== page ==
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Journal of High Technology Law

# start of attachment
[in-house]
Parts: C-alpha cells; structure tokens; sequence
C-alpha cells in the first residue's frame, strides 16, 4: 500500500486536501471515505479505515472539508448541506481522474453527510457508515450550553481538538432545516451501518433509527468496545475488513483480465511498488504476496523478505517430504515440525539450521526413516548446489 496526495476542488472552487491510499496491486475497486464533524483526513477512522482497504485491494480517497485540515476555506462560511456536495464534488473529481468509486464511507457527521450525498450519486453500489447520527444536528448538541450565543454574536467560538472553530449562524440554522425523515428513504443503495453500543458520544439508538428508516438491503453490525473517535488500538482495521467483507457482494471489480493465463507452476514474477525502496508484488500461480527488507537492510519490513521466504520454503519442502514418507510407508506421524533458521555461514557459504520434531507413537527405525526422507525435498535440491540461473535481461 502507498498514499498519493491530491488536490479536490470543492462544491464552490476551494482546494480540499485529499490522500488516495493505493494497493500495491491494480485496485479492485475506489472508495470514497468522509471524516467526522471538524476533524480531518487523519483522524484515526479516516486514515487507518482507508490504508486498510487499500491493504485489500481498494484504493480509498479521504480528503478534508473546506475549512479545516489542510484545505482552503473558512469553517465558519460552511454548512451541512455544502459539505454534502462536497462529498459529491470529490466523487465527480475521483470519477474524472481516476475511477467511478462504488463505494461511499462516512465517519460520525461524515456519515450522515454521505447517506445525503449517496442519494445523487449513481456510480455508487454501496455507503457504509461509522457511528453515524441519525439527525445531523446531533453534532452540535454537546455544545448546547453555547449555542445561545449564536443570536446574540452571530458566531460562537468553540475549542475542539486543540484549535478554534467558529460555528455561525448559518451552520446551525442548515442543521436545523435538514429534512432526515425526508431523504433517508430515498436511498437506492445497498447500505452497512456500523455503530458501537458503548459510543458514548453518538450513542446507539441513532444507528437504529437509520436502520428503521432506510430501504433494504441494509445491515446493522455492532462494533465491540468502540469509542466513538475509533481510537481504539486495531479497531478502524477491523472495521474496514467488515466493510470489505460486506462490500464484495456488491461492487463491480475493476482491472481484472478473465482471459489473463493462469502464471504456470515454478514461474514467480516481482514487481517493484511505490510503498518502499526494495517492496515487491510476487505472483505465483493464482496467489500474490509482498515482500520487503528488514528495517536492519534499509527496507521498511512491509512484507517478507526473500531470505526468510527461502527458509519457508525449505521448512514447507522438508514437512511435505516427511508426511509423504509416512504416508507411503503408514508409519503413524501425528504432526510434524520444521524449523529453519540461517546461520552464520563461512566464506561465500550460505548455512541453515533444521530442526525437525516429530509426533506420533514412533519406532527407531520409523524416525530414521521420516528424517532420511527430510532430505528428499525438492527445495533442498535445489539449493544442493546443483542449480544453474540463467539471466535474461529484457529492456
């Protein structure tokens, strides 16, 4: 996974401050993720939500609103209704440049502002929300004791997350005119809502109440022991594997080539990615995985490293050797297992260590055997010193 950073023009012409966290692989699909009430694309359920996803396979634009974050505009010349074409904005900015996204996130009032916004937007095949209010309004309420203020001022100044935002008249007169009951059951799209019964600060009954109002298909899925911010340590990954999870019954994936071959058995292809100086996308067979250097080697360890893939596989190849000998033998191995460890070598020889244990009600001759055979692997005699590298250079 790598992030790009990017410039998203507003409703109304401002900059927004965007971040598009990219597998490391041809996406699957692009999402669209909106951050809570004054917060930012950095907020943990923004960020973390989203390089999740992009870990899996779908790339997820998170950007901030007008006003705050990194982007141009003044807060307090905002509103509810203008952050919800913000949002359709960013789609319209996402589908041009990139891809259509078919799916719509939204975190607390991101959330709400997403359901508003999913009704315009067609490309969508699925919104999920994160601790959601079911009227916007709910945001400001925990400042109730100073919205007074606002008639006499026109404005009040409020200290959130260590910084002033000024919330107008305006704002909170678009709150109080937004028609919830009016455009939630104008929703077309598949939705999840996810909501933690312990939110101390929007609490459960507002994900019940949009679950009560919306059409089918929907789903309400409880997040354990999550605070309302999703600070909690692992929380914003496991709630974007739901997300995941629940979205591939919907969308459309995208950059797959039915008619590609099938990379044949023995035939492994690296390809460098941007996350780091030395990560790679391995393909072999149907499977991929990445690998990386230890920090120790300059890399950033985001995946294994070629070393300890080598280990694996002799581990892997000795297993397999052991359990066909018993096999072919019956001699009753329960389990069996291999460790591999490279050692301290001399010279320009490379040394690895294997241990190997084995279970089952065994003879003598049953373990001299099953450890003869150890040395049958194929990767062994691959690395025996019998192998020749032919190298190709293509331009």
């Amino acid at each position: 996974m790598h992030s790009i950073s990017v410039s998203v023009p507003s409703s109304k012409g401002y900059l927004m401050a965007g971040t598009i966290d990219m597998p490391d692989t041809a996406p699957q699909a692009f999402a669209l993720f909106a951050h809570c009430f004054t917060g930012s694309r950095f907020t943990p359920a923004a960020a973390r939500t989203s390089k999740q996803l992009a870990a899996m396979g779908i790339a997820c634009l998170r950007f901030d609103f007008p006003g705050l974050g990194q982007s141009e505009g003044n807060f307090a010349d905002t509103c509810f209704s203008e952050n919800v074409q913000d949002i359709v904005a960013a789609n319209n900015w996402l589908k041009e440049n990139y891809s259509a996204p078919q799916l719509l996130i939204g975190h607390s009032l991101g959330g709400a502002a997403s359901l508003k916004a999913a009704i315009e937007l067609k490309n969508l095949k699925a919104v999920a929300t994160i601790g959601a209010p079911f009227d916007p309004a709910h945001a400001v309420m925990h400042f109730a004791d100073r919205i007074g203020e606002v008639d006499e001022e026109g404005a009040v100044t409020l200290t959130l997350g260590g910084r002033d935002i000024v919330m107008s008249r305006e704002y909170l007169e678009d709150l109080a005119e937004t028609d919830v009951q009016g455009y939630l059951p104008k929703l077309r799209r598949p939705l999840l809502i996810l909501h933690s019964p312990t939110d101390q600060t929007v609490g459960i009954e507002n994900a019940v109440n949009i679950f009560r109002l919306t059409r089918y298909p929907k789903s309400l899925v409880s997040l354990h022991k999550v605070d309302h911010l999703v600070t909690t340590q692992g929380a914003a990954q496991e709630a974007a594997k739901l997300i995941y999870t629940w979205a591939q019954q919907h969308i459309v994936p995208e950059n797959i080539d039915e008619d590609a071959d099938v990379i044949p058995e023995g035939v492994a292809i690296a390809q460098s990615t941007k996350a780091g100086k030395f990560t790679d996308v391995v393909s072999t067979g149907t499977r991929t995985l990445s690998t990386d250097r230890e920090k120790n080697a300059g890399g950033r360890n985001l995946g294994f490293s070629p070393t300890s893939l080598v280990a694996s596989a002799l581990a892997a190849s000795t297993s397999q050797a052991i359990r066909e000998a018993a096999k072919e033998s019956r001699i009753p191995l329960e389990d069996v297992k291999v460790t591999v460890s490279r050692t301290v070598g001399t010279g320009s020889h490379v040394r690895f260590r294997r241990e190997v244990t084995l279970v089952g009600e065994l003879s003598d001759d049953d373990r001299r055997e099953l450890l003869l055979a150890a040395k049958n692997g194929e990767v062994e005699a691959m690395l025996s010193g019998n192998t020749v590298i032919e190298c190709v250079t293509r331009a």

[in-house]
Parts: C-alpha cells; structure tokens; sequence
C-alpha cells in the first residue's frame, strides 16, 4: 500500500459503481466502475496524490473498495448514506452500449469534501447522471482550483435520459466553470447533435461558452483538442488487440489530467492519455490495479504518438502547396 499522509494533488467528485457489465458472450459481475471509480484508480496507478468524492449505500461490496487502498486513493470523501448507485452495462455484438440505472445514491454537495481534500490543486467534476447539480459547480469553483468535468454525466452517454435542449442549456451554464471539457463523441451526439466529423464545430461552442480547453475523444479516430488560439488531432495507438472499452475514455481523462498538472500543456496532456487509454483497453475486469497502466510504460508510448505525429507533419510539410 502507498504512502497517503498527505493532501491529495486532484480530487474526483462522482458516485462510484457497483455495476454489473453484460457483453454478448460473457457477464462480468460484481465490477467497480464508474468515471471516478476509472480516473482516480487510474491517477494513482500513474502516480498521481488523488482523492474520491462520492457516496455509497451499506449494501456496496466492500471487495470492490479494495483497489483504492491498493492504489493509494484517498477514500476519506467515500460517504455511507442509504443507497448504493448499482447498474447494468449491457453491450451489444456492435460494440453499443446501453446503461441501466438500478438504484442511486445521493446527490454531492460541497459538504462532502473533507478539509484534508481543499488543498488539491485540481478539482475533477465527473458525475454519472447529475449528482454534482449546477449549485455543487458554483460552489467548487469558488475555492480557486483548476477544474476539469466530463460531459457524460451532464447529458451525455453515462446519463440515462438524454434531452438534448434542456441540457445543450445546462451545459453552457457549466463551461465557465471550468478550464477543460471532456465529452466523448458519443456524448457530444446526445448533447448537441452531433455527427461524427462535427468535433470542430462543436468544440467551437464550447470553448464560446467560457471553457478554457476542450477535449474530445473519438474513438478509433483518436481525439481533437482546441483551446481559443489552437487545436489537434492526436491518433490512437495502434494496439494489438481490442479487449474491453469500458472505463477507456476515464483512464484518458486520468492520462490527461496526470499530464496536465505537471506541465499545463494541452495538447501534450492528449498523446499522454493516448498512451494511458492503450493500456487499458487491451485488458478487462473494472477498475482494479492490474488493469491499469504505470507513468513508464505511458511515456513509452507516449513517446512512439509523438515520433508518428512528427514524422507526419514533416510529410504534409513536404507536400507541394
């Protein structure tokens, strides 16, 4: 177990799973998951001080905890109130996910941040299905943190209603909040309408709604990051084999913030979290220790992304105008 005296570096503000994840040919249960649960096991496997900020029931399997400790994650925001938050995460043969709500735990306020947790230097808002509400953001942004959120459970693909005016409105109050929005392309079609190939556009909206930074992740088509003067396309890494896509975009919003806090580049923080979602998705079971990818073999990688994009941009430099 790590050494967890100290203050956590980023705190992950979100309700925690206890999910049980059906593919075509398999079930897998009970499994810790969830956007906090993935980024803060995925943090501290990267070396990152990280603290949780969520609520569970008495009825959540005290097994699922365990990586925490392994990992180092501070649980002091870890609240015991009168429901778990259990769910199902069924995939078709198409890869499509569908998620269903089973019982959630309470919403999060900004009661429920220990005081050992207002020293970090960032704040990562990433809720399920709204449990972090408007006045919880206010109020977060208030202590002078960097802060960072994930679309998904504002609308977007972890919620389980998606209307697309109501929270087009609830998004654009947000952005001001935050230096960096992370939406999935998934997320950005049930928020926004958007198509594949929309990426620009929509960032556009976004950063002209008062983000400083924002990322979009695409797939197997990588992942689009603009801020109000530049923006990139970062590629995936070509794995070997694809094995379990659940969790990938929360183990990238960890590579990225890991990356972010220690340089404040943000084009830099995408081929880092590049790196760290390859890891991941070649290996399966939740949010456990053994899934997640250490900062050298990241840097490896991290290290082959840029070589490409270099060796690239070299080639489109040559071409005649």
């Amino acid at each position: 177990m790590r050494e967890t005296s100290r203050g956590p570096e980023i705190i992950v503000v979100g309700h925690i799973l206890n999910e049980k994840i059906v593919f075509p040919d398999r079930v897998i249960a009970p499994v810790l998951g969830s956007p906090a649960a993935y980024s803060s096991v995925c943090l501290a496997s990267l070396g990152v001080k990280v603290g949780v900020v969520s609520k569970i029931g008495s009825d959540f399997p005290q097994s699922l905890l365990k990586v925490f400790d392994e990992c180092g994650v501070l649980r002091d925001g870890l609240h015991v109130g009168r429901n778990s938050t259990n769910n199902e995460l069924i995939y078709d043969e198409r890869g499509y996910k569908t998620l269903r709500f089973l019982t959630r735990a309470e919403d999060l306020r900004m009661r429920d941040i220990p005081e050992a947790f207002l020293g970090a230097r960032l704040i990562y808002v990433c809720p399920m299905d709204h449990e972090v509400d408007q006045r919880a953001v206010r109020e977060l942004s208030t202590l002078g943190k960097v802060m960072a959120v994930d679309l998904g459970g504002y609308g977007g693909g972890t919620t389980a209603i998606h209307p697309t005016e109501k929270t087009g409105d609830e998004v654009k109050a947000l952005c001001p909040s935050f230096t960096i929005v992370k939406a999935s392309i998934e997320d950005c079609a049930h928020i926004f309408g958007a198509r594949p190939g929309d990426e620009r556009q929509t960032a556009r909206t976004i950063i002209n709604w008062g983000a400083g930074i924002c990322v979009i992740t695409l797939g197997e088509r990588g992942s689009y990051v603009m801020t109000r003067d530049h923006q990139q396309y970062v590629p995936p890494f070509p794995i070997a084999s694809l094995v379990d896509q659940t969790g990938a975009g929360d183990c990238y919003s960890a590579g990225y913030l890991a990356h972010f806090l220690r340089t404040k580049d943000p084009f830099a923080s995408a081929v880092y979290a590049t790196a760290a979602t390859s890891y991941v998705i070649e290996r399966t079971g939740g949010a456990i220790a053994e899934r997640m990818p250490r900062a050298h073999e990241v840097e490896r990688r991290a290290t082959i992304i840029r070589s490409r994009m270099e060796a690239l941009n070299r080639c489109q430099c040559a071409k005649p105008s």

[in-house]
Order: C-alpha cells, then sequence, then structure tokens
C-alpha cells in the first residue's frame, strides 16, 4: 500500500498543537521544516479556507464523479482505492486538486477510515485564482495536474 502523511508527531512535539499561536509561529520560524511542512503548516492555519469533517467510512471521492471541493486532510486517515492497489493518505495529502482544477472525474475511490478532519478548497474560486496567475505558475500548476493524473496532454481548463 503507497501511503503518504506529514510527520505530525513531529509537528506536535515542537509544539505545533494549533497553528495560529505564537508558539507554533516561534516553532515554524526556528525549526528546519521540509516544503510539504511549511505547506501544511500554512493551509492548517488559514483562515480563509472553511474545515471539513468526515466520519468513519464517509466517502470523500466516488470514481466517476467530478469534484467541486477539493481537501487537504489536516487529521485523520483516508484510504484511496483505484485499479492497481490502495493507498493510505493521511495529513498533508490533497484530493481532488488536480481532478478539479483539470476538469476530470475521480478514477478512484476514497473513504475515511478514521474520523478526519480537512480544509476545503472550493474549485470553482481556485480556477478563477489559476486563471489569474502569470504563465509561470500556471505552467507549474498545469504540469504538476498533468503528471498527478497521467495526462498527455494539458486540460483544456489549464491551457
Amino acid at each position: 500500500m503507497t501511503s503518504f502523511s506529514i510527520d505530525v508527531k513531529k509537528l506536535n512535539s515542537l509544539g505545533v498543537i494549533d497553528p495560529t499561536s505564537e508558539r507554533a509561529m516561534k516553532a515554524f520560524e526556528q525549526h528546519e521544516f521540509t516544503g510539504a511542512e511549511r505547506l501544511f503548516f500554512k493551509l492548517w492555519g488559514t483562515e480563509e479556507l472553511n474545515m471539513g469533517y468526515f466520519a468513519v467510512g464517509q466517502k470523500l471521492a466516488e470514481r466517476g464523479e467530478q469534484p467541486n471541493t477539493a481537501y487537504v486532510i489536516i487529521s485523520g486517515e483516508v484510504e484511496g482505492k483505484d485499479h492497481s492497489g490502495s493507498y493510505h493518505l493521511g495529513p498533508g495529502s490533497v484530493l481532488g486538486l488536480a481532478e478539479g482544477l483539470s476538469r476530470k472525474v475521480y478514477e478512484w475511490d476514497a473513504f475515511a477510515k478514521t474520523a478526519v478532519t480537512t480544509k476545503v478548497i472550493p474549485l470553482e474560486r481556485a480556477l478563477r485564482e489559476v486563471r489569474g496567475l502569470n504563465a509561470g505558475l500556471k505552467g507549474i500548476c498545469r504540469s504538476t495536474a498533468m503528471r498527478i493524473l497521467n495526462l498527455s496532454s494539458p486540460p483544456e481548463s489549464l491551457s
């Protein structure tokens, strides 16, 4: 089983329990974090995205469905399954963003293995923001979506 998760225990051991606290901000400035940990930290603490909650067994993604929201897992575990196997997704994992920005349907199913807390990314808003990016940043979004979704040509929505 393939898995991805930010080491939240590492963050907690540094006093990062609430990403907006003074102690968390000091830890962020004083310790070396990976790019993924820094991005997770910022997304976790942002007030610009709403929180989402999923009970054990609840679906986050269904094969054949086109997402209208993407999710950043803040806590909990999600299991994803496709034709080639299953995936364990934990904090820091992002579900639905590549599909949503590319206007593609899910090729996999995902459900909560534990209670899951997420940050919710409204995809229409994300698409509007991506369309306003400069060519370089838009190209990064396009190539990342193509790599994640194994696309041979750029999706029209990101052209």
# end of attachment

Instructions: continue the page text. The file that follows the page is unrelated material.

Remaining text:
The GNU General Public License, known as the GPL, is the cornerstone of free software. The GPL has served as the organizing document for free software, providing a structure that has helped transformed the development of software and electronic devices. Software licensed under the GPL may be freely copied and adapted. The source code for the software is made available, to enable anyone to study and change it. The GPL does have "copyleft" restrictions, intended to keep the software free for others. If someone adapts and redistributes GPL’d software, they must likewise allow access to their source code. The GPL states that the code is provided "'AS IS' WITHOUT WARRANTY OF ANY KIND." The clause may not be quite accurate. The licensor makes no warranty of quality that the software will work. But, due to idiosyncrasies of the Uniform Commercial Code, someone who sells software under the GPL may – unknowingly – make a warranty of noninfringement, promising that use of the software does not infringe any patents, copyrights or other third party rights. Someone who sells software under the GPL might be liable for damages, if the buyer were sued by a third party claiming patent or copyright infringement. This paper works through the relevant legal code, assesses the risk to developers, sellers of devices with embedded software and other licensors, and suggests practical ways to reduce the risk.

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